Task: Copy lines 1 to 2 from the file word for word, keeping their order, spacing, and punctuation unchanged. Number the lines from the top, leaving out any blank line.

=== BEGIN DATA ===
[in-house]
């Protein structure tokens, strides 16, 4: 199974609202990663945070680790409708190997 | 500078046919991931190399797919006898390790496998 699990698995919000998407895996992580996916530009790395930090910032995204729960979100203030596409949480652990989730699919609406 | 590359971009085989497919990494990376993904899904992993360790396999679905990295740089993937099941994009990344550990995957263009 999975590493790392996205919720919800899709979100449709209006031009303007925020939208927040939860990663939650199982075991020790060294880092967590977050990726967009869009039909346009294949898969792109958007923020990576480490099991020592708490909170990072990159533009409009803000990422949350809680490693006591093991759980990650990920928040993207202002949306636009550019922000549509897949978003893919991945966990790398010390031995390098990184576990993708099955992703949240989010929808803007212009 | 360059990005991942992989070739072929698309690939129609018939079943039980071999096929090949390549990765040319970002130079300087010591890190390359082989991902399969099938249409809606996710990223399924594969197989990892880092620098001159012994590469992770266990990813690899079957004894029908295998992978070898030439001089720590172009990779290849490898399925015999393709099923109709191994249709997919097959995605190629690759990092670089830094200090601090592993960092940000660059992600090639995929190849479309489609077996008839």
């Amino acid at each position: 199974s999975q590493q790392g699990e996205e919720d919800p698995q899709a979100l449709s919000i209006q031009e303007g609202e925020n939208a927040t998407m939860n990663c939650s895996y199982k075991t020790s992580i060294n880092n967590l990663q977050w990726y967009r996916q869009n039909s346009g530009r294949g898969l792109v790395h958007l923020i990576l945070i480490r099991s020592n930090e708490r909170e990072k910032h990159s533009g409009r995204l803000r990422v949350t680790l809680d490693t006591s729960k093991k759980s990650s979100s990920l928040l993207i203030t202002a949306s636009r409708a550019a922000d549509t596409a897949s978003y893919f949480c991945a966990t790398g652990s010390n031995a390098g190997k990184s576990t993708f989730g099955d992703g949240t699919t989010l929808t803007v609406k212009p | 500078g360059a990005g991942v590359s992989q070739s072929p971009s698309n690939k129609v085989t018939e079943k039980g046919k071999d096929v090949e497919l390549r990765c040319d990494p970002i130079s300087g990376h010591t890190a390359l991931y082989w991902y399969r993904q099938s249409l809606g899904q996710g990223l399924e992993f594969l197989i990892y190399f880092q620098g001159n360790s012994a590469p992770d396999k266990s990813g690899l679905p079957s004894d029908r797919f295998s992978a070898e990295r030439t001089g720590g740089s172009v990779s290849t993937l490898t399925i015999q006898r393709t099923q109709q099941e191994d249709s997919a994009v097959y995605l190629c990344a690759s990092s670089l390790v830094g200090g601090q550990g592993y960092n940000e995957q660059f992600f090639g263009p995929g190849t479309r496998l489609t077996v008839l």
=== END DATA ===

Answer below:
[in-house]
């Protein structure tokens, strides 16, 4: 199974609202990663945070680790409708190997 | 500078046919991931190399797919006898390790496998 699990698995919000998407895996992580996916530009790395930090910032995204729960979100203030596409949480652990989730699919609406 | 590359971009085989497919990494990376993904899904992993360790396999679905990295740089993937099941994009990344550990995957263009 999975590493790392996205919720919800899709979100449709209006031009303007925020939208927040939860990663939650199982075991020790060294880092967590977050990726967009869009039909346009294949898969792109958007923020990576480490099991020592708490909170990072990159533009409009803000990422949350809680490693006591093991759980990650990920928040993207202002949306636009550019922000549509897949978003893919991945966990790398010390031995390098990184576990993708099955992703949240989010929808803007212009 | 360059990005991942992989070739072929698309690939129609018939079943039980071999096929090949390549990765040319970002130079300087010591890190390359082989991902399969099938249409809606996710990223399924594969197989990892880092620098001159012994590469992770266990990813690899079957004894029908295998992978070898030439001089720590172009990779290849490898399925015999393709099923109709191994249709997919097959995605190629690759990092670089830094200090601090592993960092940000660059992600090639995929190849479309489609077996008839």